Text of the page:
Answer #1

They have different ingredients, and one is more suitable for children.

Gatorade: Water, sugar, table salt, carbohydrates, electrolytes (110 mg sodium, 30 mg potassium, 93 mg chloride), high fructose corn syrup, artificial colors, glucose, fructose, and sugar.

Pedialyte: Water, Dextrose, Potassium Citrate, Sodium Chloride, Sodium Citrate, Citric Acid, and Zinc Gluconate.

Answer #2

There are some close similarities, however they have been formulated with different purposes in mind. The Lance Armstrong Foundation has a very thorough comparison from which I quote the following: .

“… Gatorade Vs. Pedialyte ‾‾‾‾‾‾‾‾‾‾‾‾‾‾‾‾‾‾‾‾‾‾‾‾‾‾‾‾‾‾‾‾‾‾ Overview Gatorade and Pedialyte are both drinks used to replenish the body after electrolyte loss. Gatorade tends to be thought of as a sports drink used to re-hydrate athletes, while Pedialyte has the reputation of being used more for illnesses involving vomiting and diarrhea. While neither has been defined to be used in one situation or the other, both contain various ingredients to help stabilize individuals who have depleted certain chemicals in their body in some way.

Ingredients Gatorade has a unique blend of fluids, electrolytes and carbohydrates. It contains approximately 14 grams of carbohydrates per eight ounces of solution.

With 110 mg of sodium, 30 mg of potassium and 93 mg of chloride, Gatorade is used to replenish minerals lost through sweating. Bottled Gatorade is made with high fructose corn syrup, while the powdered mix is made with sugar.

Pedialyte contains electrolytes, sugar and water. It is designed to promote quick fluid and electrolyte absorption, especially in children, while controlling the ratio of sugars, dextrose and fructose, with the amount of electrolytes recommended by the American Academy of Pediatrics.

Pedialyte is formulated with low amounts of sugar and higher amounts of sodium and potassium when compared to sports drinks. Sucrose is not used in Pedialyte due to the risk of increasing the effects of diarrhea by putting more water into the intestine. Pedialyte does, however, take advantage of the controversial sweeteners sucrose and acesulfame potassium.

History The original Gatorade contained water, sucrose and glucose fructose syrups, citric acid, fish oil, sodium chloride, sodium citrate, monopatassium phosphate and flavoring/coloring ingredients. Gatorade meets the Food and Drug Administration’s definition of a “low-sodium product.” Gatorade’s makeup has changed very little over time, with additions of new formulas containing only minor tweaks from the original 1965 product.

Pedialyte’s specific formula, which is low in fructose but balanced with electrolytes, has not changed from the original version of the product with the exception of adding various flavorings like grape, cherry and orange, to make Pedialyte taste better to children.

Research Gatorade has specifically stated that a goal of the company and product is “to share current information and expand knowledge on sports nutrition and exercise science that enhance the performance and well-being of athletes.” Gatorade scientists use exercise physiology labs, biochemistry and exercise sensory labs to study the correlation and effects of Gatorade on the human body.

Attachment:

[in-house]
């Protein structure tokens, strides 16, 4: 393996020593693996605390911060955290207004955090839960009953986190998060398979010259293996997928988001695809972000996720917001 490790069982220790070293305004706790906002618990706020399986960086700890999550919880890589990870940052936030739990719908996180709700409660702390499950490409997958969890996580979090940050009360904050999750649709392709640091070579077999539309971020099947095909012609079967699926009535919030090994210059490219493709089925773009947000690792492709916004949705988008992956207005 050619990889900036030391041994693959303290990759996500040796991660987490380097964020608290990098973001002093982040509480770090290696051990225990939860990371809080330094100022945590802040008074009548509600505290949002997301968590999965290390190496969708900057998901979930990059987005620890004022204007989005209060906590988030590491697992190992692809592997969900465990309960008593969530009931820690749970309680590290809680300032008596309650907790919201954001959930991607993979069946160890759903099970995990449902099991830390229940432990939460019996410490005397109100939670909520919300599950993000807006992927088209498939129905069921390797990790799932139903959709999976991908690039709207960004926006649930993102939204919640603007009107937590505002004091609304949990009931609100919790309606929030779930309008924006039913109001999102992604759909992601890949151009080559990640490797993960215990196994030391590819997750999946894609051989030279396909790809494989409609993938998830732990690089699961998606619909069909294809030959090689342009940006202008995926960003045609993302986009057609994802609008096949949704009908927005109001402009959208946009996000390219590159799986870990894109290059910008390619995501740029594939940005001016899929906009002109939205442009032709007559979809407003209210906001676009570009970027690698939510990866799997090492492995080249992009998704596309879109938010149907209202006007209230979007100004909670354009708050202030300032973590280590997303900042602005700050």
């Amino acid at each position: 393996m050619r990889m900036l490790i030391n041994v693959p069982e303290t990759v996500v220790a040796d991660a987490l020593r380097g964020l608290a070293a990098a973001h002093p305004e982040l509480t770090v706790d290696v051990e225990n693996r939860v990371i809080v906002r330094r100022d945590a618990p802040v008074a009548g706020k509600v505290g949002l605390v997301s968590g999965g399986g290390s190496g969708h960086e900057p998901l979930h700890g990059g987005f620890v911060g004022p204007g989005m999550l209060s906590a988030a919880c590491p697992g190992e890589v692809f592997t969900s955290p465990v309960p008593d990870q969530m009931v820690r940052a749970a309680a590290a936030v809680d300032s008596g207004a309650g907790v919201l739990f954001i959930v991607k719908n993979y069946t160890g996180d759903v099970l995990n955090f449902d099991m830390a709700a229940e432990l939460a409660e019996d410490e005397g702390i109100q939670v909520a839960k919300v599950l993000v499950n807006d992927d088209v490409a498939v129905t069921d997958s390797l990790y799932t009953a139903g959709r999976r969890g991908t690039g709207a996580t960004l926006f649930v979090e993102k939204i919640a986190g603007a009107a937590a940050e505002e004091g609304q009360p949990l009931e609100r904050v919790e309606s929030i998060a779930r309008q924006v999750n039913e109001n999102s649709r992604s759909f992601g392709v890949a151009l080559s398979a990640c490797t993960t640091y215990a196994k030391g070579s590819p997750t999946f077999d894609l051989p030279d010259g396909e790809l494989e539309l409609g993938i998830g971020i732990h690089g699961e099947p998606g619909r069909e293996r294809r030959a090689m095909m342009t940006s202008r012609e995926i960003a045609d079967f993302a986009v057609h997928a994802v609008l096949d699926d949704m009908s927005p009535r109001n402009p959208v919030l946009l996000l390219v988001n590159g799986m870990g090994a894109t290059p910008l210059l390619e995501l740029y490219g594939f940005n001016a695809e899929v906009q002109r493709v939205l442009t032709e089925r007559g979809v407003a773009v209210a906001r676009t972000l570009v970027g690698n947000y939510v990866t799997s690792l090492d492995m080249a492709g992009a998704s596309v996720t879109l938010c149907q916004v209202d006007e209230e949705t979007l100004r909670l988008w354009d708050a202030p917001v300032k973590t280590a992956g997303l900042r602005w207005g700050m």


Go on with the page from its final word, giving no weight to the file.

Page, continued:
Pedialyte is produced by Abbott Labs. Dr. Keith Wheeler, vice president of research and development, explains the recent acceptance of Pedialyte by the athletic community by stating that “If you take a 300-lb. NFL lineman and put him in 95 degrees with 75 percent humidity, he will dump a volume of electrolytes from this body through sweat that will be equivalent to a child with diarrhea.” However, he adamantly maintains that Pedialyte was not developed for the athletic community and will not be marketed or developed specifically for athletes.

Concerns Gatorade contains a higher amount of carbohydrates and less salts and was specifically produced to help athletes re-hydrate. Pedialyte, on the other hand, has been developed and marketed to be used in toddlers and pre-school age children during times of gastrointestinal distress. The lower sugar content prevents an increase in the presence of diarrhea and also prevents the addition of unnecessary calories.

Neither company is willing to concede that its product is better or worse for a specific gender, age, activity level or illness. Both, however, boast the ability to increase the loss of electrolytes which can occur in athletes or in a child who is experiencing extreme vomiting or diarrhea.

Expert Opinions As mentioned previously, Gatorade has an extensive lab in which they test various exercises alongside their product while Abbot Lab’s produces Pedialyte specifically for the use in children with gastrointestinal issues.

A research article by Louis M. Burke, of the Australian Institute of Sport in Victoria, states that “during endurance and ultra endurance exercise, suitable intake of a sports drink to preserve hydration and to supply additional carbohydrate substrate for glycogen-depleted muscles has been shown to improve performance.” …” . From the website at .

. Also, an interesting article entitled: “ Pedialyte and Gatorade equally effective in alleviating effects of viral gastroenteritis in children “

can be found at the website at: .

– Best wishes - Majikthise. .

Answer #3

well i dont know about you guys but i think id rather make my own ;D

Answer #4

Yeah I been doing that for a long time - dead cheap innit !

Answer #5

i prefer coke really :D

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